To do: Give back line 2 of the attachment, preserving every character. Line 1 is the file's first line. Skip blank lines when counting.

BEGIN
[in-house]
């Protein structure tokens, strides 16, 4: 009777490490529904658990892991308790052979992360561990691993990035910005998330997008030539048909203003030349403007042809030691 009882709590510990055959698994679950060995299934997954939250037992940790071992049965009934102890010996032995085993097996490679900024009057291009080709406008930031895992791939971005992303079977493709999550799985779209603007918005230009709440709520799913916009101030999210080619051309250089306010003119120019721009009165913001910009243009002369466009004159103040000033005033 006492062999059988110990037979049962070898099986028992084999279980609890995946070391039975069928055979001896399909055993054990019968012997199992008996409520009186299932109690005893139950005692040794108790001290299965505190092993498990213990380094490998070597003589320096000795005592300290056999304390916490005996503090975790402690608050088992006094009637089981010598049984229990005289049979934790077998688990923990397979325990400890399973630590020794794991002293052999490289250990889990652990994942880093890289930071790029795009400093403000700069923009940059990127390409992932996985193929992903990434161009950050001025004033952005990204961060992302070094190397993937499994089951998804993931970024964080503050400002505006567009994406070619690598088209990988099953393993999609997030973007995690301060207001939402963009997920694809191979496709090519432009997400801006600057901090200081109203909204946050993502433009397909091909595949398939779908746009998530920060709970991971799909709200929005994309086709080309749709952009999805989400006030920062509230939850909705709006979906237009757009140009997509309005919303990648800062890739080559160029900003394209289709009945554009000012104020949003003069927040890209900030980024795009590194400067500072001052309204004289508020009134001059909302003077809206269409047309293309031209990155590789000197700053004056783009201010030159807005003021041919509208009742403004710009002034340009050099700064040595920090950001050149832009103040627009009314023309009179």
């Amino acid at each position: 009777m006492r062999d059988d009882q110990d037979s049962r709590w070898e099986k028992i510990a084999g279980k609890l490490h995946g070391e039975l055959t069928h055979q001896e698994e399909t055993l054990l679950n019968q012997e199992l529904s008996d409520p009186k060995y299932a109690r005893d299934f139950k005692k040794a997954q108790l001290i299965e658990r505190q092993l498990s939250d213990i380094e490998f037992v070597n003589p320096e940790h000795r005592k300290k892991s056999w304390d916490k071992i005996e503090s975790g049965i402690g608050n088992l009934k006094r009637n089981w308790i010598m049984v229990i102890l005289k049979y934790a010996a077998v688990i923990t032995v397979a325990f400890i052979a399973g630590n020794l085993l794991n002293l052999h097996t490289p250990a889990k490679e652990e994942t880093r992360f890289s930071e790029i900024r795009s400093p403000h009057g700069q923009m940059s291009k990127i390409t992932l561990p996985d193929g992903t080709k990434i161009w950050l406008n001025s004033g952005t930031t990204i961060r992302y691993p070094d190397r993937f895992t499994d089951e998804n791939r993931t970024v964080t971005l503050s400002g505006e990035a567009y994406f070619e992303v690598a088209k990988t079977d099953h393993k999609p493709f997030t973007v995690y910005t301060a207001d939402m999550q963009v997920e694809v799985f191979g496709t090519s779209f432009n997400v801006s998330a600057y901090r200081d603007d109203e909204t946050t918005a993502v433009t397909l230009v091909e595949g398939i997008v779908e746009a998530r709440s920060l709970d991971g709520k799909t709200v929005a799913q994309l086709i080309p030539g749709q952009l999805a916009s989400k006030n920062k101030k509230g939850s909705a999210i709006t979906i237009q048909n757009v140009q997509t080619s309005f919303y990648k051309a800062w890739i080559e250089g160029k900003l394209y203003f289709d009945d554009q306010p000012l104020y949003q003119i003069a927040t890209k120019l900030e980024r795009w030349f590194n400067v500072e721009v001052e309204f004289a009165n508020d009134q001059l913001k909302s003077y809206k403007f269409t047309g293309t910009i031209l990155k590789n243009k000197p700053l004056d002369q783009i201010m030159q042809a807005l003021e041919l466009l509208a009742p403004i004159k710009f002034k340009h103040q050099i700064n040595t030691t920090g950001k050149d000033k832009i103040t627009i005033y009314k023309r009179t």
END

């Protein structure tokens, strides 16, 4: 009777490490529904658990892991308790052979992360561990691993990035910005998330997008030539048909203003030349403007042809030691 009882709590510990055959698994679950060995299934997954939250037992940790071992049965009934102890010996032995085993097996490679900024009057291009080709406008930031895992791939971005992303079977493709999550799985779209603007918005230009709440709520799913916009101030999210080619051309250089306010003119120019721009009165913001910009243009002369466009004159103040000033005033 006492062999059988110990037979049962070898099986028992084999279980609890995946070391039975069928055979001896399909055993054990019968012997199992008996409520009186299932109690005893139950005692040794108790001290299965505190092993498990213990380094490998070597003589320096000795005592300290056999304390916490005996503090975790402690608050088992006094009637089981010598049984229990005289049979934790077998688990923990397979325990400890399973630590020794794991002293052999490289250990889990652990994942880093890289930071790029795009400093403000700069923009940059990127390409992932996985193929992903990434161009950050001025004033952005990204961060992302070094190397993937499994089951998804993931970024964080503050400002505006567009994406070619690598088209990988099953393993999609997030973007995690301060207001939402963009997920694809191979496709090519432009997400801006600057901090200081109203909204946050993502433009397909091909595949398939779908746009998530920060709970991971799909709200929005994309086709080309749709952009999805989400006030920062509230939850909705709006979906237009757009140009997509309005919303990648800062890739080559160029900003394209289709009945554009000012104020949003003069927040890209900030980024795009590194400067500072001052309204004289508020009134001059909302003077809206269409047309293309031209990155590789000197700053004056783009201010030159807005003021041919509208009742403004710009002034340009050099700064040595920090950001050149832009103040627009009314023309009179």